The span of life was once said to be three score years and ten. Some folks stand a better chance than others of living long enough to get a personal message from the Queen. It used to be a telegram, but nowadays it’s a rather posh Birthday Card. And although she’s just been congratulated for seventy years of her service in a job that is – like stock farming – impossible to put to one side, she also looks likely to reach that age at which her greetings are sent to an increasing number of her subjects every year.
The Platinum Jubilee sparked a media frenzy of TV shows, newspaper and magazine articles indulging in a nostalgic retrospect of the changes Britain and the Commonwealth have gone through during the ‘New Elizabethan’ era. Back when Elizabeth became Queen, the World was recovering from the second global war in less than fifty years, and Britain’s Empire was beginning to shrink, as India and Pakistan set out removing the ‘Ind. Imp.’ abbreviation which used to proclaim Britain’s Royal rulers: ‘Emperor of India’.
Seeing the changes in technology and the progress of the World beyond British shores, post-war governments wanted to encourage us to modernise their behaviour, not only to rebuild the grey ruins of bomb-damaged cities, but also to improve intensive farming and mechanisation in the country. In the year before Elizabeth became Queen nobody had colour television, and very few had the black and white valve sets that saw a sales boom when the 1953 Coronation was televised, but the government still saw the British Broadcasting Corporation as a valuable propaganda tool, which had carried out worthy service during the recent war, a programme was begun on the ‘wireless’ (The Home Service) named ‘The Archers’, intended to educate and inform the farming community, guided by an Agricultural Story Editor, Announced as ‘an everyday tale of Countryfolk’ the radio soap has run continually since 1951, and the part of Peggy Archer – now Peggy Woolley – has been played since the beginning by June Spencer (CBE) who is 103!
Peggy owns the local pub, ‘The Bull’ in the somewhat ‘Cotswoldy’ village of Ambridge, and the storyline seems no longer eager to reflect all the changes affecting real life in Britain. Not only does the script avoid party politics, but it has also inhabited a parallel rural idyll in which bird ‘flu has been the only recent pandemic, and nobody seems aware of war or economic crises. Despite the commercial vicissitudes leading to the closure of the local hotel, and the reorientation of a pig farm, nobody seems remotely worried by closure of ‘The Bull’.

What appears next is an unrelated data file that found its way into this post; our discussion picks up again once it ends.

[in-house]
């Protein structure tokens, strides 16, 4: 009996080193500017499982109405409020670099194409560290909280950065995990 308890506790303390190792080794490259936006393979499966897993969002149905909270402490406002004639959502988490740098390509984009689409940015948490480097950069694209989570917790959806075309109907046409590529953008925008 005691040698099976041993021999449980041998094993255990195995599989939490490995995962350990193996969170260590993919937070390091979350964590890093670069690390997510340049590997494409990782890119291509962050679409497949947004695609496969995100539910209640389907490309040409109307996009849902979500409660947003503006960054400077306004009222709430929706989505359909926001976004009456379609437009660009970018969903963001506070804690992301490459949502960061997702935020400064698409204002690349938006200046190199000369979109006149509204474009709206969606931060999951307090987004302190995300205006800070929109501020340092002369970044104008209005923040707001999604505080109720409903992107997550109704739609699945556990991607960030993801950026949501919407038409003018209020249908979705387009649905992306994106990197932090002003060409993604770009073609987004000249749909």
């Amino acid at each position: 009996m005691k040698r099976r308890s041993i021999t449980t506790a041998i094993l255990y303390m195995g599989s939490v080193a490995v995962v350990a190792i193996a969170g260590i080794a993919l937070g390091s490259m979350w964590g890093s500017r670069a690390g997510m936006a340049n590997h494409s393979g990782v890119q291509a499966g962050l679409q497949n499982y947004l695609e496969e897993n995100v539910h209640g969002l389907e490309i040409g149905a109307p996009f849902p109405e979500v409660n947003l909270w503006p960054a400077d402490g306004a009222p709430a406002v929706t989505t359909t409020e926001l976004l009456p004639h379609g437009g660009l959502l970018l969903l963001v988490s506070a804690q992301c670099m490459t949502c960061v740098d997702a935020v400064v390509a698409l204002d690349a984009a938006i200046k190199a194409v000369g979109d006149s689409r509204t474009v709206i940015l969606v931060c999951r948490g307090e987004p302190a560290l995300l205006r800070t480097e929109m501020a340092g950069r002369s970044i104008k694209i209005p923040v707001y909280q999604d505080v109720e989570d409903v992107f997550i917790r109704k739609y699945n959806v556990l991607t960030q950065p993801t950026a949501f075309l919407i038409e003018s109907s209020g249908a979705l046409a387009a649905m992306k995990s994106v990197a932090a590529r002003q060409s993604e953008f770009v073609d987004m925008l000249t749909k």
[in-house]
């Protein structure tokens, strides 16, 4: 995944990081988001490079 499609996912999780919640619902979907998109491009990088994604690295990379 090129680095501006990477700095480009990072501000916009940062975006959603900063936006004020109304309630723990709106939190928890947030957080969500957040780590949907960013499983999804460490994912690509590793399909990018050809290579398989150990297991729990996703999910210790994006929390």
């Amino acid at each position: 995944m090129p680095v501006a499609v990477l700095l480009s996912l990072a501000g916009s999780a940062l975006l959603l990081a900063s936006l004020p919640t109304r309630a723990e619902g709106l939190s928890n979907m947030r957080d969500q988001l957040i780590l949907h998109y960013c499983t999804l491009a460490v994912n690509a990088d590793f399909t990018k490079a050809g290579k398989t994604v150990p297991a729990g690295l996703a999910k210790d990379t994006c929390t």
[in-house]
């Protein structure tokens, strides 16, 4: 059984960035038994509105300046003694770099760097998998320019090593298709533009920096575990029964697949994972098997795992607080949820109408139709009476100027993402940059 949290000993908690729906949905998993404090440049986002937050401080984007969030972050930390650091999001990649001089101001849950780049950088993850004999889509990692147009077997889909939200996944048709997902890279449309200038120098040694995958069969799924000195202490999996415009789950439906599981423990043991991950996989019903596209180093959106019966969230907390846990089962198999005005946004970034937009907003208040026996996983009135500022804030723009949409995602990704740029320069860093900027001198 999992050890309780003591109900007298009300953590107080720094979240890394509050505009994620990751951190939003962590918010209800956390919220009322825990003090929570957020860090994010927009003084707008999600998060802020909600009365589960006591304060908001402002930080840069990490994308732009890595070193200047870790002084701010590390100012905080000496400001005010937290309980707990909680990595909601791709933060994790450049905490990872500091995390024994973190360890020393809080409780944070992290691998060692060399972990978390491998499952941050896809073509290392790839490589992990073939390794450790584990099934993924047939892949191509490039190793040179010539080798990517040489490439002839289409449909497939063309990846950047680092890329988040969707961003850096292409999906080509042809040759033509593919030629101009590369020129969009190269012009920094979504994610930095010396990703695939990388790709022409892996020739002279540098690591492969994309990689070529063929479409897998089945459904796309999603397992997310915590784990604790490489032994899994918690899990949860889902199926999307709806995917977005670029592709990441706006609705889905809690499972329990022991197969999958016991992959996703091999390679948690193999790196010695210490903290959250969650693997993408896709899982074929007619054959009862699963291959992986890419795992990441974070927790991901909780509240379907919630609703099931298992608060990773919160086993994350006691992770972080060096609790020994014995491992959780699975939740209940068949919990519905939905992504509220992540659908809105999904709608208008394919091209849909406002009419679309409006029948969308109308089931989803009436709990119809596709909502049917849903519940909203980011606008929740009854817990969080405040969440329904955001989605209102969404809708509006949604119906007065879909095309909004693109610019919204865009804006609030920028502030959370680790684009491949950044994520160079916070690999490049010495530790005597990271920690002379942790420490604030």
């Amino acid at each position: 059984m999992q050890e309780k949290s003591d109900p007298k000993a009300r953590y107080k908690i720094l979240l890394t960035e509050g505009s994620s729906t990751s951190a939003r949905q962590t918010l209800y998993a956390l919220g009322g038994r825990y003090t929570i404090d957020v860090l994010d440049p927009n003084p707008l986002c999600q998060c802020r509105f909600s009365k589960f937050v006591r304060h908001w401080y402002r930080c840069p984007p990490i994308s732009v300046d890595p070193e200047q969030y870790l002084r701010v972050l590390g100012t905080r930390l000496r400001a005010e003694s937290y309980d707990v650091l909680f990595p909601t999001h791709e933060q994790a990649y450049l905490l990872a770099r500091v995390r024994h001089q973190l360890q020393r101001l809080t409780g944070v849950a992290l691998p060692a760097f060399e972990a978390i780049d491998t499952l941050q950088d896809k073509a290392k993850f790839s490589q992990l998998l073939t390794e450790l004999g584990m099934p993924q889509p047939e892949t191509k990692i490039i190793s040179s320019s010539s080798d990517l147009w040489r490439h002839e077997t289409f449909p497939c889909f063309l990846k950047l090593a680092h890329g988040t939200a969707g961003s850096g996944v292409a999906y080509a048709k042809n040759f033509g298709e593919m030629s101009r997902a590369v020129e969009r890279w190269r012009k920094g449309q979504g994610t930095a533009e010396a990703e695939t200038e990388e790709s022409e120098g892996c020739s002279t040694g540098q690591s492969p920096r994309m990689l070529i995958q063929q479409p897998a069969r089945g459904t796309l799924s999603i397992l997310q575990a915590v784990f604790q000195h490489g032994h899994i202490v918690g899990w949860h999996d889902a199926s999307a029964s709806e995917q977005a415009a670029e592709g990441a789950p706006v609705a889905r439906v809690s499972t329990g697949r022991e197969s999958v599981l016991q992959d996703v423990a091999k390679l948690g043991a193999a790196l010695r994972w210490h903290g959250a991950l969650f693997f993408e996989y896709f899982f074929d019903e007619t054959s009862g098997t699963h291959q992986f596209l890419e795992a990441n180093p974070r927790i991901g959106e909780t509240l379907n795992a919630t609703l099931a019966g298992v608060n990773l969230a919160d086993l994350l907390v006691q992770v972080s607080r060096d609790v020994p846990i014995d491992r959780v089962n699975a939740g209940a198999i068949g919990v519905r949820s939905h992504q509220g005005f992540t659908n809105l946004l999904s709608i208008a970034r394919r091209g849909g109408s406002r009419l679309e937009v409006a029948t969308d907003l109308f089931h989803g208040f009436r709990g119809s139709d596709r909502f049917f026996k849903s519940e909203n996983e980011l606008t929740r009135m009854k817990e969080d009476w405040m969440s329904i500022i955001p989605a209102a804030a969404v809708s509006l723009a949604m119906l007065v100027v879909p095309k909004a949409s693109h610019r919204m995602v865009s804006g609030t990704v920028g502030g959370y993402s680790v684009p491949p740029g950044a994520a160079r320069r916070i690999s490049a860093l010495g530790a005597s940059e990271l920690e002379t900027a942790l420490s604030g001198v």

We see pubs changing into ‘gastro’ hospitality venues: diversifying to attract tourists, with local inhabitants marginalised as genuine ‘local’ watering holes shut down. Even the joke about a local pub poshing itself up, and the regular who complained; “I’m going to miss the spittoons” being told by the landlord; “You always did miss them. That’s why we got rid of them.” is nostalgic.
Back in the fifties I remember regular meetings at Ann’s Pantry between women of the Cole, Gillman, Lock, Barker, King, Yaxley and Clutterbuck families. In the many pubs in the evenings menfolk gathered, and almost nothing was seen of incomers or weekenders. On market days anyone unknown by name was usually known by sight, and we’d greet – and be greeted by – the characters of the town.
In June we celebrated memories. My memories led me to think of a Cirencester resident with whom I’d enjoyed a ‘first name’ acquaintance in recent years, and who died during June after a long and fulfilling life. Just as we shall never again see many places as they used to be, there are people we shall miss, but let’s be happy that we shall never forget them.
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